AZNG Enlisted Promotion Process: Verify and update your records for maximum points

AZNG Enlisted Promotion Process: Verify and update your records for maximum points

Soldiers preparing to submit a packet to an upcoming promotion board should be sure to review and verify their Enlisted Records Brief. (Portions of this image have been blurred and cropped to protect Personally Identifiable Information. Photo illustration by Army Sgt. Wes Parrell)

 Editor’s note: This is the second of a three article series focusing on the AZNG enlisted promotion process, a collection of features about the changes to the promotion process and tips to prepare Arizona guardsmen for career progression. The first article of the series focused on a Q & A with the State Command Sgt. Maj. and the subsequent article will provide promotion board tips. Comment on these articles with questions about the process you would like to see addressed in future articles.

 

PHOENIX – Each promotion season the Arizona Army National Guard’s personnel office publishes a Memorandum of Instruction for the fiscal year’s promotion boards. The MOI is posted to the AZNG intranet system, and to Guard Knowledge Online, and is provided to the units 90 days before the board cycle will begin.

 

This document contains instructions outlining the board references, suspense dates, packet requirements, and what dates will be used to calculate time in grade and time in service. The service member should review this MOI and compare it to their promotion packet to insure all documents are present and up to date prior to submission.

 

“It is very important for the service member to take an attentive and vested interest in their promotion board process,” said Chief Warrant Officer 3 George Carbajal, enlisted personnel manager for the Arizona Army National Guard. “Too many times a Soldier will rely on their readiness NCO or board sponsor to prepare their board packets and certain things are overlooked. No one knows the Soldier’s personal and professional accomplishments better than the Soldier themselves.”

 

Once the MOI is published announcing the next board cycle, the timer begins. Soldiers should begin by reviewing and validating their Enlisted Records Brief, which they can find in their Army Knowledge Online account. The ERB is a snapshot of the Soldiers career, and includes military and civilian education, awards, PT scores, and weapons qualifications. The board uses this as one of the primary documents that represent the Solider on paper. A Soldier may receive a penalty from the board for failing to validate this form.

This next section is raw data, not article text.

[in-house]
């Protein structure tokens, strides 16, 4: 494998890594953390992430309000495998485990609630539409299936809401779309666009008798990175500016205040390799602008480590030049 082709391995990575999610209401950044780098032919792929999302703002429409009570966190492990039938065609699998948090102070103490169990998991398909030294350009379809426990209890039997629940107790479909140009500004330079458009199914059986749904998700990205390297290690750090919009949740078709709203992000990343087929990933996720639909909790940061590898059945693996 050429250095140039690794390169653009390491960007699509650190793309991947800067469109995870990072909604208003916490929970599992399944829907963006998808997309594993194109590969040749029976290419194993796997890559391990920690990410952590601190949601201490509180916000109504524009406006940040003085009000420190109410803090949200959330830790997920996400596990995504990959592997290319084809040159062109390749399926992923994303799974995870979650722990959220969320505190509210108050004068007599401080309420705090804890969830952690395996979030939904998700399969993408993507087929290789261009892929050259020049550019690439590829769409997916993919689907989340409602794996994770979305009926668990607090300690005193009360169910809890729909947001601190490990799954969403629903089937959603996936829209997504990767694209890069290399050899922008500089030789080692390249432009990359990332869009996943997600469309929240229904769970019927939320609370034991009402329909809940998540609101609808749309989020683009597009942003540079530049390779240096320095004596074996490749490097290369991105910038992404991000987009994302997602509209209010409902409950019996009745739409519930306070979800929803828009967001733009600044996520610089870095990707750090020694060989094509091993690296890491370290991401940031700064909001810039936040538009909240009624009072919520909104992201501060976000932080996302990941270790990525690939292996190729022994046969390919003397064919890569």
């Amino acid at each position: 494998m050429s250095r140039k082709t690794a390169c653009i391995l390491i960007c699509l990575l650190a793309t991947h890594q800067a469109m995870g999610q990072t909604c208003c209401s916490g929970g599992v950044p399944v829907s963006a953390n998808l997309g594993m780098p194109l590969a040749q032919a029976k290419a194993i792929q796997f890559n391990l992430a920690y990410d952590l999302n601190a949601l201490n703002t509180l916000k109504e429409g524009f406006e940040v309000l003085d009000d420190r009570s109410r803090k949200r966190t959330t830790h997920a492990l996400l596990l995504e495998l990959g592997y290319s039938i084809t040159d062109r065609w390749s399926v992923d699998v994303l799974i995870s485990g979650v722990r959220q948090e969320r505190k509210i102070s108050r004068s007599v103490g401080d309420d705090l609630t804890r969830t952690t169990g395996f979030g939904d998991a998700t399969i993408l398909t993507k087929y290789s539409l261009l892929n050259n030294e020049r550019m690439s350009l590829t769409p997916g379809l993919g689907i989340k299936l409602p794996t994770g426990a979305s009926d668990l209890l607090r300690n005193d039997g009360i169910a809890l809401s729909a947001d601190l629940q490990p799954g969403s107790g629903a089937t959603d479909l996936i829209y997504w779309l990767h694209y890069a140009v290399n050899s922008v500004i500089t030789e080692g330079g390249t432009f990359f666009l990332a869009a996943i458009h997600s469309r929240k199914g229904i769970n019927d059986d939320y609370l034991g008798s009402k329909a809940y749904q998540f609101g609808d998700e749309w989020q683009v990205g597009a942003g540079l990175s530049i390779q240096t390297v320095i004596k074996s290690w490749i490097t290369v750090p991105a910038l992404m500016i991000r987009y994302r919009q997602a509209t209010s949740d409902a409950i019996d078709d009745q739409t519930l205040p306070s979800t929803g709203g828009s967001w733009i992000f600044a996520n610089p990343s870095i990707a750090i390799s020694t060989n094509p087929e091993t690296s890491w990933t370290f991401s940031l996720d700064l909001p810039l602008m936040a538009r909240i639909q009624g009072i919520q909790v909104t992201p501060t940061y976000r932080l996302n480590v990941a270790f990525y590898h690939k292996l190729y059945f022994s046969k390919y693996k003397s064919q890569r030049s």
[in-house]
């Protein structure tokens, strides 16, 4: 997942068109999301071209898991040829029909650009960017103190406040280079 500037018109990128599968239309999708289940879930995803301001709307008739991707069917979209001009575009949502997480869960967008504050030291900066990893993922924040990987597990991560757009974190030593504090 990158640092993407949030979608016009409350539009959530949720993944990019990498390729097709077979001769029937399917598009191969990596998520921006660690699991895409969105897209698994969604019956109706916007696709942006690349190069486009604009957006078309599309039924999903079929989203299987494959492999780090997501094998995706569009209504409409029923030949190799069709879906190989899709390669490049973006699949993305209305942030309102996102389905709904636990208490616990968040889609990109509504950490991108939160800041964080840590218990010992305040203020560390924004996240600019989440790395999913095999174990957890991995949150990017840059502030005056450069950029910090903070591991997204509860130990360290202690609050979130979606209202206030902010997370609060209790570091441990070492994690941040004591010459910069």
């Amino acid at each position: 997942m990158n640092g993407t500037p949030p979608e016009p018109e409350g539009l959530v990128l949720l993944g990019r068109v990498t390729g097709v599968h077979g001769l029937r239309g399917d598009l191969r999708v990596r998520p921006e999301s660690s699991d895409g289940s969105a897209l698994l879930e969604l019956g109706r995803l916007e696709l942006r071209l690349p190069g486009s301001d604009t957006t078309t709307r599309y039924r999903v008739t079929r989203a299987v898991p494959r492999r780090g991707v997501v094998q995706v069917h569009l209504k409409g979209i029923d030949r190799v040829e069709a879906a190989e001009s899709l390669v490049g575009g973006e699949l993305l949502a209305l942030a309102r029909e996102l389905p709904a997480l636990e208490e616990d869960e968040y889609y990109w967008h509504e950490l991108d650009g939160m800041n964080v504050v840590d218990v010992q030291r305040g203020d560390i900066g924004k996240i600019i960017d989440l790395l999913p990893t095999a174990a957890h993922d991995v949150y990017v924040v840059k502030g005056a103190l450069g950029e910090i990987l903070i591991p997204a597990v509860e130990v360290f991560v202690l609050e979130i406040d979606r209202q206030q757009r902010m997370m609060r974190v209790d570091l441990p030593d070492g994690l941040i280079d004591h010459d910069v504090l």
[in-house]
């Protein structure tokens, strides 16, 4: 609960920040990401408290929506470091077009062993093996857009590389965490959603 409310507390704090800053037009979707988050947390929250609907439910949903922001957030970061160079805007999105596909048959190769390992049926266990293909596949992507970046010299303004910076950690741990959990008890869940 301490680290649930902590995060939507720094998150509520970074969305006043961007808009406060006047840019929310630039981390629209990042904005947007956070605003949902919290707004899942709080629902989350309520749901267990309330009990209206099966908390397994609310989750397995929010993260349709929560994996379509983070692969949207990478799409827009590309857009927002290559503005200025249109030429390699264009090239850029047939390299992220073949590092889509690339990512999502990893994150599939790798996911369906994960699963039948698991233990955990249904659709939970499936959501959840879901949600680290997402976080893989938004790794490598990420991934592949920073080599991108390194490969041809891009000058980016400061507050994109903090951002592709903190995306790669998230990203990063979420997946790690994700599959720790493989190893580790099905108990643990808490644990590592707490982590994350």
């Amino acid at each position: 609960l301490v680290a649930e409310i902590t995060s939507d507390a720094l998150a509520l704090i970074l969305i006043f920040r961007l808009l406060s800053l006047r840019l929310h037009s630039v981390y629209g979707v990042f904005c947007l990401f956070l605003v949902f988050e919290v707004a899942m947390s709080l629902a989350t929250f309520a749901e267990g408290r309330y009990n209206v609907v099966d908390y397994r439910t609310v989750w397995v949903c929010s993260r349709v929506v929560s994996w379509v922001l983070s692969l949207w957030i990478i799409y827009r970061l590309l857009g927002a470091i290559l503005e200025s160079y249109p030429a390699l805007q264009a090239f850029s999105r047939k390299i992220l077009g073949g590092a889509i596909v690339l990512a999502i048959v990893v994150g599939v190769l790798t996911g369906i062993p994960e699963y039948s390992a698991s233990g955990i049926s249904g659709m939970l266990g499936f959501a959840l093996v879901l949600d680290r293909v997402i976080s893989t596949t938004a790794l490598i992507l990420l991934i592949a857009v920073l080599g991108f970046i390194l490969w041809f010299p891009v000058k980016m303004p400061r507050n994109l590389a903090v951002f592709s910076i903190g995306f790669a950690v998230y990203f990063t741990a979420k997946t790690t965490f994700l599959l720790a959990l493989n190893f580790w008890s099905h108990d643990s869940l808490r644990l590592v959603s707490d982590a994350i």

“Soldiers should not wait until they are boarding for promotion to review and validate their ERB,” Carbajal said. “I have seen very good Soldiers not receive the rating they could have from the board due to outdated ERB’s, or they discovered a discrepancy but did not have enough time to correct it before their packet was due.”

 

Education also contributes a significant factor into the promotion point system. Service members who are in the process of obtaining a degree or those who already have a degree should confirm that their ERB reflects the most up to date information.

 

“The state education office must receive an official transcript in a sealed envelope from the educational institution or electronically from e-script to be considered valid and added to a Soldiers record,” said Sgt. Ciara Laboy, GI Bill and exception to policy manager for the Arizona National Guard’s State Education Office. “Once we receive the transcripts they can be added to the Soldier’s record within five business days.” 

 

Although not required, it is highly recommended that the Soldier write a letter to the board addressing any discrepancies found on the ERB, updates to civilian or military education, volunteer work outside of the guard, and any other information the Soldier would like the board to take into consideration.

 

“Soldiers invest a lot of time and effort to meet and exceed the standards set for them,” Carbajal said. “Taking the time to verify that they are being properly represented, and given credit for all they do is equally important. Career progression can be very competitive, make sure you are receiving the maximum points you deserve.”